• Try doing a unit on games around the world with PE teachers, too (@SraSpanglish). Focus on your corner of the world in the foreign language classroom.

History and Social Studies

  • Current event projects are great for integrating social studies and foreign language classes. @MmeNero
  • There are also extensive of opportunities to mix history with the culture of your students’ second language. For example, the French Revolution is a subject every year for French 2 kids studying world history. Students can research key terms for both classes (@dr_dmd) and even go on field trips to watch related performances, like “Les Misérables” (@madamebaker). For Spanish classes, there are great connections with Al Andalus and world history classes, or try a unit to connect La Violencia with Botero and Juanes through Zachary Jones (@cadamsf1).

Drama and Music

  • Like poetry, drama and music have a lot of applications in the foreign language classroom. A program called AIM encourages the use of drama in class (@sylviaduckworth).
  • Another fun connection is to use your school’s music directors to incorporate one or two songs from another language into their concerts (@lee_bruner).
  • Even the national anthem is a great complement to foreign language instruction — @MmeNero asks her kids to sing “O Canada” in French every Monday in class!

Geography

Like history and social studies, geography often complements foreign language curricula well. Some schools no longer have classes on geography, and so the world language classroom might be the best place to introduce students to the rest of the world. Participants had a variety of techniques they use to teach geography in the classroom

  • Try using Google Maps for students to create “My Maps.” For example, place pushpins on Spanish- or French-speaking countries and write about the nationality. @lee_bruner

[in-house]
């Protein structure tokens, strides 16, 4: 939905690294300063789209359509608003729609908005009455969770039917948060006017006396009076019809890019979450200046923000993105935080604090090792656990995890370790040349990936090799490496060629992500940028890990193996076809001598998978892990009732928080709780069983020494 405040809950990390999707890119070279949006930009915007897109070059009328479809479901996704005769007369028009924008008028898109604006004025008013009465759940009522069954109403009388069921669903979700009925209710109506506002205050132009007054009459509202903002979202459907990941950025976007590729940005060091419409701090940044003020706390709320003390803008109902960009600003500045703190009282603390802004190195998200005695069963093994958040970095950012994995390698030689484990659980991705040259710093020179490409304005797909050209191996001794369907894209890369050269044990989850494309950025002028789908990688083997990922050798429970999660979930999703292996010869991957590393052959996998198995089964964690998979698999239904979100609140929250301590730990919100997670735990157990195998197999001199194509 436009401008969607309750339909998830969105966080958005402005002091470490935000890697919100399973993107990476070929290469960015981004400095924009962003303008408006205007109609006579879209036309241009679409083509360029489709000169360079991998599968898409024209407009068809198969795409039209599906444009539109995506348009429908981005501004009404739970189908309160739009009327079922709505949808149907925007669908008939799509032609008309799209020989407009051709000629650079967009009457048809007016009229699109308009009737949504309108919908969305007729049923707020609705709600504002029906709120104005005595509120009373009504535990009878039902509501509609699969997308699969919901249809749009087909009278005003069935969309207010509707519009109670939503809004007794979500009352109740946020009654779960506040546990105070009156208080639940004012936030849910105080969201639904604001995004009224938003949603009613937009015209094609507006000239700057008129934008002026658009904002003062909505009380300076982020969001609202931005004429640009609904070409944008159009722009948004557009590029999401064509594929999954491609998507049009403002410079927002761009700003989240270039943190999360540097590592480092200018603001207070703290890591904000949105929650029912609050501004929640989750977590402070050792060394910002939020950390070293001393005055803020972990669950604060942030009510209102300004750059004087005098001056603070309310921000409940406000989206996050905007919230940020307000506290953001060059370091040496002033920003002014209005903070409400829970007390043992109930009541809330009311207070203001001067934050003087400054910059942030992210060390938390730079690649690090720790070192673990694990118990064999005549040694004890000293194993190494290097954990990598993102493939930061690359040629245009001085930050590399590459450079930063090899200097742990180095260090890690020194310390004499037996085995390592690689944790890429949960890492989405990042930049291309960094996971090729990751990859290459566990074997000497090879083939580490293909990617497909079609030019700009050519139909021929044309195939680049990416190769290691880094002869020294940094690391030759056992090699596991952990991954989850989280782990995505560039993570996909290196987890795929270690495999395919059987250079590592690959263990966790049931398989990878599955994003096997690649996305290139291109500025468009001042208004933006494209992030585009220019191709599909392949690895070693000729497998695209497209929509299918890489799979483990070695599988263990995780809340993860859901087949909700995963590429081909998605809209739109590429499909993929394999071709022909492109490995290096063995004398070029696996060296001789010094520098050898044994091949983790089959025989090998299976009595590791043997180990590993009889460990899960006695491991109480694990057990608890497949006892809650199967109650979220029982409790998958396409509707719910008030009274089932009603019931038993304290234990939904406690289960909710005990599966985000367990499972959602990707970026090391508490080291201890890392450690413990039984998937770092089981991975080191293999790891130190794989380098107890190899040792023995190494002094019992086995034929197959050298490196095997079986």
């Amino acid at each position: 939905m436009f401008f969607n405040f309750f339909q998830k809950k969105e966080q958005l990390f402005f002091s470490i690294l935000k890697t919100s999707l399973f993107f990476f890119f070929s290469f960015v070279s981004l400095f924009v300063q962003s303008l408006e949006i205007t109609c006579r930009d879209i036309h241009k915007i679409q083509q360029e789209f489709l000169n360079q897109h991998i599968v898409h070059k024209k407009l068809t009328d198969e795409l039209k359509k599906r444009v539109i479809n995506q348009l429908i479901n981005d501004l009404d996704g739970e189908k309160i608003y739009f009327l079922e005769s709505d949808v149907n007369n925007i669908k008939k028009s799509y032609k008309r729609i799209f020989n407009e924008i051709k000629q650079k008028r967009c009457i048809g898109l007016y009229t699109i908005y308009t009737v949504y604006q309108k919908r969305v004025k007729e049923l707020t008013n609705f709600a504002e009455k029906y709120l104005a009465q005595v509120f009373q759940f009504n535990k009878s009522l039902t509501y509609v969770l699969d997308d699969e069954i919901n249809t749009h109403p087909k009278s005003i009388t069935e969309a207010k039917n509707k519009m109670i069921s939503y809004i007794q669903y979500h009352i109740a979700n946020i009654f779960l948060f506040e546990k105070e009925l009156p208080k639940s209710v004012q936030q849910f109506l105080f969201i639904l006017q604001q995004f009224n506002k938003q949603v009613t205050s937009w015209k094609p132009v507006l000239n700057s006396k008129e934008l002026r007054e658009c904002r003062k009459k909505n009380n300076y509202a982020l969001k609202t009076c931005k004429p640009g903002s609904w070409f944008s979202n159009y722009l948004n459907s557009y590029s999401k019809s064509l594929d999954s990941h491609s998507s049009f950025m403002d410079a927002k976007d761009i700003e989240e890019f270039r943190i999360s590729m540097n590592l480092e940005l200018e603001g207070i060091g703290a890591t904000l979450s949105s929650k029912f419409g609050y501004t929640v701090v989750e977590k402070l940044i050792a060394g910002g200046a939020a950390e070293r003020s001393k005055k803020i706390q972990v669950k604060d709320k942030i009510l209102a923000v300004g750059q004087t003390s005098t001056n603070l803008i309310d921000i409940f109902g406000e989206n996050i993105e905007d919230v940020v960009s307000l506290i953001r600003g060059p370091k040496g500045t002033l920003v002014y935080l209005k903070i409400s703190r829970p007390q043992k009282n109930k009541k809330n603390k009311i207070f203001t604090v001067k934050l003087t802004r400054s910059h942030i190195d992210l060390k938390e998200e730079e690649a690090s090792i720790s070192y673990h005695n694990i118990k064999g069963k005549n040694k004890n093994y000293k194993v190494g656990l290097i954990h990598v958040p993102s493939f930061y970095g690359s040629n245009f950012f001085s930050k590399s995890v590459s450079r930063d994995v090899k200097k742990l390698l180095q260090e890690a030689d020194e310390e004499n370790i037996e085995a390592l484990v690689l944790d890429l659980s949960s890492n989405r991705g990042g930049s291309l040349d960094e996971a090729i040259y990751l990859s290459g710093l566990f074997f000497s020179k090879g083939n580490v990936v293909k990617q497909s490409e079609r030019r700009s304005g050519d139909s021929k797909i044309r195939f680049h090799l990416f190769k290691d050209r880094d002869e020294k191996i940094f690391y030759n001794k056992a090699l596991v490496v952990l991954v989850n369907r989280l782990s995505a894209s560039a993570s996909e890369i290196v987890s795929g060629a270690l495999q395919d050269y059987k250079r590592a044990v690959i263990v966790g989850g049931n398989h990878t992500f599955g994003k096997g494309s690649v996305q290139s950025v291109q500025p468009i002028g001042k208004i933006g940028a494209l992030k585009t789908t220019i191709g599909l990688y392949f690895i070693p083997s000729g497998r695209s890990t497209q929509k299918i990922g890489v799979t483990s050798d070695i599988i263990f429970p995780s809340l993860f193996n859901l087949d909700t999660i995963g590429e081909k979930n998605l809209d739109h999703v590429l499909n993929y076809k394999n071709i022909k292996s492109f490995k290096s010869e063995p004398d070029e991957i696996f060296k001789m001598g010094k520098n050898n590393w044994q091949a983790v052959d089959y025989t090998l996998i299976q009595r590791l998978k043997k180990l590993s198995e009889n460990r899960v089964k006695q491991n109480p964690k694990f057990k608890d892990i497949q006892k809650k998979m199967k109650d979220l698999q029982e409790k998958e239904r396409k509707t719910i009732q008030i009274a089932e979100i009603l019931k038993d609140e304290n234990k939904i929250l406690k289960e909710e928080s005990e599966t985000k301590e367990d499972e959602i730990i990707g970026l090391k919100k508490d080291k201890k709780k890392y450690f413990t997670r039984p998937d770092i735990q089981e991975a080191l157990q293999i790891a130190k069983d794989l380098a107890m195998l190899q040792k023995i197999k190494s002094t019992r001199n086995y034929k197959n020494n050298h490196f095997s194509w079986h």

• Integrate with English as well with novels, and use Google Earth to explore and connect with geography. @SECottrell
  • Combine current events with geography at the basic level. Students learn about what’s going on in the world as well as where it’s happening. They can learn about situations such as Yemen and Iraq, then talk about it with their parents! @cadamsf1
  • Have your students from the AP class on human geography learn or even help to teach geography. @madamebaker

All Subjects

Many of the fantastic ideas included above can be adapted to work with several different subjects, both individually or all together. Other ideas are watching movies that focus on one subject in another language, such as watching the film “Home” in its original French in French class and in the translated English in science class (@madamebaker). You can also work with teachers from other disciplines to plan a fair or convention bridging multiple classes, such as a History Fair when teaching social studies or history in the foreign language classroom (@MmeNero). Check out some of the resources below for other great ideas.

We’ve shared some helpful ideas and resources from our #LangChat participants this week, and I’m sure you can take some inspiration from their thoughts and experiences. Thanks again to everyone who stopped by, and be sure to check back next week for more great ideas and best practices from your world language colleagues. Don’t forget to keep connecting and collaborating through #langchat, #flteach and the LangChat wiki!